6 February 2013

Rwanda: Jaguar Installs Tracking Devices to Enhance Road Safety

Jaguar buses plying the Kigali-Kampala routes have been installed with web-tracking devices to record data on speed, fuel consumption and various other things taking place in the bus en-route.

The new system has been introduced to improve customer care, road safety and boost business, Jaguar officials said.

Alex Katete, the Jaguar Bus Company manager, said the web-based system procured from Kampala consists of a camera installed in the bus, which connects with the checkpoint equipped with a computer at the Jaguar head office in Uganda.

The system records data on fuel, speed and other goings-on in the bus from departure to destination. Since the device was installed three months ago, Katete said it has reduced fuel consumption.

"Before we started, we could spend Ushs1.5m (Rwf355,000) on fuel for a single trip, but it has since reduced to Rwf331,423)," Katete said.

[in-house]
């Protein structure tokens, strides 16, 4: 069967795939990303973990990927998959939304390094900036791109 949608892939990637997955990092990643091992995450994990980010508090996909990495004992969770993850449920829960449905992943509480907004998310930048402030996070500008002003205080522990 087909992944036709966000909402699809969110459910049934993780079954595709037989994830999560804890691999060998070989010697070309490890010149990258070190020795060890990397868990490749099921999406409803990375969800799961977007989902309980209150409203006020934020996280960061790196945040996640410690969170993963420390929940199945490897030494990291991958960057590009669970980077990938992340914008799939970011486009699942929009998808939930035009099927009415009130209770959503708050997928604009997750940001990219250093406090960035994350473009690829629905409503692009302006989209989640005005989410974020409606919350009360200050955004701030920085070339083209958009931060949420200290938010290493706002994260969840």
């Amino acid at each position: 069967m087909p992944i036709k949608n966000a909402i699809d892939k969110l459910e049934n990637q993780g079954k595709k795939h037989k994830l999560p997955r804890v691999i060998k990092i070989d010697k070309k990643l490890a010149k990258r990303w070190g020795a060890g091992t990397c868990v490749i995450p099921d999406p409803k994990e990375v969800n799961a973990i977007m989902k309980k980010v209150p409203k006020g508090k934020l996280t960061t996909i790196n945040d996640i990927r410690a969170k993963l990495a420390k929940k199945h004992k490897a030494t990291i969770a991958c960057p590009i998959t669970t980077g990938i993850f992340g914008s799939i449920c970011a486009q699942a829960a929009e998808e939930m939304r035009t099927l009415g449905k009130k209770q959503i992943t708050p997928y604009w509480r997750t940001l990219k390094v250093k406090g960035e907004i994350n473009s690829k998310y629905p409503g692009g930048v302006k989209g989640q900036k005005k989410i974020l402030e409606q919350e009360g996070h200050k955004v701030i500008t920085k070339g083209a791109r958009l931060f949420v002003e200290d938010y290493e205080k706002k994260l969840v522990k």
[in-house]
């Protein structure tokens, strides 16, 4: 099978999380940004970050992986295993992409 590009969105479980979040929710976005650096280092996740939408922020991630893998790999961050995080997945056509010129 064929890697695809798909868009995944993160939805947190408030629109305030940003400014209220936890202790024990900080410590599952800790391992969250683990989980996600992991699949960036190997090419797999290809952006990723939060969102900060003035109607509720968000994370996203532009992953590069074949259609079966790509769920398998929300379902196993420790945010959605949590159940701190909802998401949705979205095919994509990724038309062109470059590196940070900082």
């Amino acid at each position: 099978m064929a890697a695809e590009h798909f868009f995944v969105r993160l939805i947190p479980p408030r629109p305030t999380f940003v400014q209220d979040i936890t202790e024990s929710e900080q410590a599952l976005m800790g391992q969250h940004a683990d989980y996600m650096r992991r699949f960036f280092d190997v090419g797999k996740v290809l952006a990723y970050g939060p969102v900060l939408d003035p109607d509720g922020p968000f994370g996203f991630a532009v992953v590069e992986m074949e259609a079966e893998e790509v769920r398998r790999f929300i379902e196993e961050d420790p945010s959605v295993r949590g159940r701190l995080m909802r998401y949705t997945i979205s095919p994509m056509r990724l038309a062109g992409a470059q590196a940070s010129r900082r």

Highs and lows

Emmanuel Uherekenjimfura, the deputy manager of Jaguar Kigali office, attributed fuel reduction to the speed limit, saying engine speed affects fuel consumption.

He added that passengers appreciate the recommended speed, which is supposed to be lower than 80 kilometres per hour, but some clients complain of time spent on the road owing to speed monitoring.

However, Uherekenjimfura said such complaints "are not a big deal because they have to ensure the safety of customers."

Jaguar economy class buses carry 66 passengers each and the VIP buses carry 44 passengers each.

The new system will also help local transporters monitor activities in buses, either travelling upcountry or within town.

"The new technology of Jaguar will help us as well, because some mistakes however small from drivers go unnoticed by our managers," Jimmy Nshimiyimana, a booking clerk at Sotra Tours, a transport company that owns more than 50 buses operating inland, said.

The Traffic and Road Safety spokesperson in the Rwanda National Police, JMV Ndushabandi, welcomed the technology.

"Jaguar bringing this technology is a good thing indeed, and that they can control fuel is an added advantage," he said.

Ndushabandi added that the police are partnering with the Rwanda Utilities Regulatory Agency on a project to introduce the new technology in public transport.

"We will most especially focus on speed metres to curb accidents," he said.

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